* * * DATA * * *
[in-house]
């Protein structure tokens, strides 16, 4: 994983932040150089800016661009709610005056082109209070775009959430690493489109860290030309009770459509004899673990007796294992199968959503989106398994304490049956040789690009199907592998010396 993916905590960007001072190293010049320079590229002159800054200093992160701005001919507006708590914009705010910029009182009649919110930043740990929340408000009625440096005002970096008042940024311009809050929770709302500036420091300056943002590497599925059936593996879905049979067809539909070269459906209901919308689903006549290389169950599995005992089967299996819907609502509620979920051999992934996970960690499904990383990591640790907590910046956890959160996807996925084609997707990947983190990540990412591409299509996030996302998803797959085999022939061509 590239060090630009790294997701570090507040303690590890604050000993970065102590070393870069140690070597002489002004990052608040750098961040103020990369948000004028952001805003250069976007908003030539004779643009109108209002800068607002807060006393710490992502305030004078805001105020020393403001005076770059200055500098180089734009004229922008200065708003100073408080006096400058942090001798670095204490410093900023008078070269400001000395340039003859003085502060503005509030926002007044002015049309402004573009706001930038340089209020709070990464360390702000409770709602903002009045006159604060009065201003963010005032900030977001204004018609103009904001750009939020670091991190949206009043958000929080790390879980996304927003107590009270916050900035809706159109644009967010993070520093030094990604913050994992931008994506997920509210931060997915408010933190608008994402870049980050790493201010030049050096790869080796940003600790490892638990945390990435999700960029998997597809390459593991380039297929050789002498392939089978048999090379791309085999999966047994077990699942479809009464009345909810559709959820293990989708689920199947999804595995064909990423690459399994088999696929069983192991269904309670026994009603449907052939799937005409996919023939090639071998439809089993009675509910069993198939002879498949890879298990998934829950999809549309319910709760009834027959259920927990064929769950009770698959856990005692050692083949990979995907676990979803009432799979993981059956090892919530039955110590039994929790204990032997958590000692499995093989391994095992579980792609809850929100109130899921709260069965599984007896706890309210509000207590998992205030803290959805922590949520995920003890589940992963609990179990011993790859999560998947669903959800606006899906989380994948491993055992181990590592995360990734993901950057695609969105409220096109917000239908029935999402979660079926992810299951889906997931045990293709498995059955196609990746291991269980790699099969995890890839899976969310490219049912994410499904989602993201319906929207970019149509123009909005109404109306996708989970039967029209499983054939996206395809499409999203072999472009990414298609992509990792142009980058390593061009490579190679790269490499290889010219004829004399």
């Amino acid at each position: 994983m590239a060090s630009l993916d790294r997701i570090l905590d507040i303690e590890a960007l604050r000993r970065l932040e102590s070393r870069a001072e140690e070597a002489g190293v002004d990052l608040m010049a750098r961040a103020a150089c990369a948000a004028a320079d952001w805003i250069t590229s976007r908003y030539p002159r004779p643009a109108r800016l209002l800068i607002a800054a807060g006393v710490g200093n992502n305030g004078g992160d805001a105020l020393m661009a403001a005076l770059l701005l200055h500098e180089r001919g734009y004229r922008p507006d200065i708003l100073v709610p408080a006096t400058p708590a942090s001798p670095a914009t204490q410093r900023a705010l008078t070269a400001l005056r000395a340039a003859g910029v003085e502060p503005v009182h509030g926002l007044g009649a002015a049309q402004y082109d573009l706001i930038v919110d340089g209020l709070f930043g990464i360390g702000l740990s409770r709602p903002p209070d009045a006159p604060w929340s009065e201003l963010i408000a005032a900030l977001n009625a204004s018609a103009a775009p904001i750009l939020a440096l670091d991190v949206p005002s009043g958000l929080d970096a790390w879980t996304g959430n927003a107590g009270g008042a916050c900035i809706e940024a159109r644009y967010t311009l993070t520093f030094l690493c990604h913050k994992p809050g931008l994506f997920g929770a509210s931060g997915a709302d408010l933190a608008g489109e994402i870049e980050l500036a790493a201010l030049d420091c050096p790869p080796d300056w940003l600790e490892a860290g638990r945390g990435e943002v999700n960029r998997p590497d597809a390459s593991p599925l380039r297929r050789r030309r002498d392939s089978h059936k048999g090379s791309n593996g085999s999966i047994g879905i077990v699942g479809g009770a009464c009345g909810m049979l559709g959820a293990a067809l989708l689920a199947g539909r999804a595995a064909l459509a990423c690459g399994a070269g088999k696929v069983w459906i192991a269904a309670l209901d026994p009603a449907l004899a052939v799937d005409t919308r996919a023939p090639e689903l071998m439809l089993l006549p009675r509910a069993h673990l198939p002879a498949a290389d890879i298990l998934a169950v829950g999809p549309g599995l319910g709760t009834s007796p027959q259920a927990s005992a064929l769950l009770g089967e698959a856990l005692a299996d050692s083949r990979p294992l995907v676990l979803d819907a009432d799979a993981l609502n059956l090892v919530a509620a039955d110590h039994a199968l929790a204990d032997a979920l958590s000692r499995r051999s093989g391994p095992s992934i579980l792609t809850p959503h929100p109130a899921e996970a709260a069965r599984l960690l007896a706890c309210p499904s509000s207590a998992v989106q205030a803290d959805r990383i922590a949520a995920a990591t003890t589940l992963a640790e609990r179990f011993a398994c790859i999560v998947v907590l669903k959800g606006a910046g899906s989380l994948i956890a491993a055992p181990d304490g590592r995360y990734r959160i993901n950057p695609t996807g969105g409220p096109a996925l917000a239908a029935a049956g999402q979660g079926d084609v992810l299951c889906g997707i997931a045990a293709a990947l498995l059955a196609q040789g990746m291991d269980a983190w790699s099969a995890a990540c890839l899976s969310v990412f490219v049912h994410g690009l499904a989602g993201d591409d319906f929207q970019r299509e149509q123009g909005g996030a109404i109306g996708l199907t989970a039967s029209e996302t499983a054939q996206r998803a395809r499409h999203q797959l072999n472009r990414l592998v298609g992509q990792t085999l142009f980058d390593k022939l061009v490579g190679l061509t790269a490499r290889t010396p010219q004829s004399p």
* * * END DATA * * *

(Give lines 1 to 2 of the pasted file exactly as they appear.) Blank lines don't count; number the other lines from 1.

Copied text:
[in-house]
């Protein structure tokens, strides 16, 4: 994983932040150089800016661009709610005056082109209070775009959430690493489109860290030309009770459509004899673990007796294992199968959503989106398994304490049956040789690009199907592998010396 993916905590960007001072190293010049320079590229002159800054200093992160701005001919507006708590914009705010910029009182009649919110930043740990929340408000009625440096005002970096008042940024311009809050929770709302500036420091300056943002590497599925059936593996879905049979067809539909070269459906209901919308689903006549290389169950599995005992089967299996819907609502509620979920051999992934996970960690499904990383990591640790907590910046956890959160996807996925084609997707990947983190990540990412591409299509996030996302998803797959085999022939061509 590239060090630009790294997701570090507040303690590890604050000993970065102590070393870069140690070597002489002004990052608040750098961040103020990369948000004028952001805003250069976007908003030539004779643009109108209002800068607002807060006393710490992502305030004078805001105020020393403001005076770059200055500098180089734009004229922008200065708003100073408080006096400058942090001798670095204490410093900023008078070269400001000395340039003859003085502060503005509030926002007044002015049309402004573009706001930038340089209020709070990464360390702000409770709602903002009045006159604060009065201003963010005032900030977001204004018609103009904001750009939020670091991190949206009043958000929080790390879980996304927003107590009270916050900035809706159109644009967010993070520093030094990604913050994992931008994506997920509210931060997915408010933190608008994402870049980050790493201010030049050096790869080796940003600790490892638990945390990435999700960029998997597809390459593991380039297929050789002498392939089978048999090379791309085999999966047994077990699942479809009464009345909810559709959820293990989708689920199947999804595995064909990423690459399994088999696929069983192991269904309670026994009603449907052939799937005409996919023939090639071998439809089993009675509910069993198939002879498949890879298990998934829950999809549309319910709760009834027959259920927990064929769950009770698959856990005692050692083949990979995907676990979803009432799979993981059956090892919530039955110590039994929790204990032997958590000692499995093989391994095992579980792609809850929100109130899921709260069965599984007896706890309210509000207590998992205030803290959805922590949520995920003890589940992963609990179990011993790859999560998947669903959800606006899906989380994948491993055992181990590592995360990734993901950057695609969105409220096109917000239908029935999402979660079926992810299951889906997931045990293709498995059955196609990746291991269980790699099969995890890839899976969310490219049912994410499904989602993201319906929207970019149509123009909005109404109306996708989970039967029209499983054939996206395809499409999203072999472009990414298609992509990792142009980058390593061009490579190679790269490499290889010219004829004399």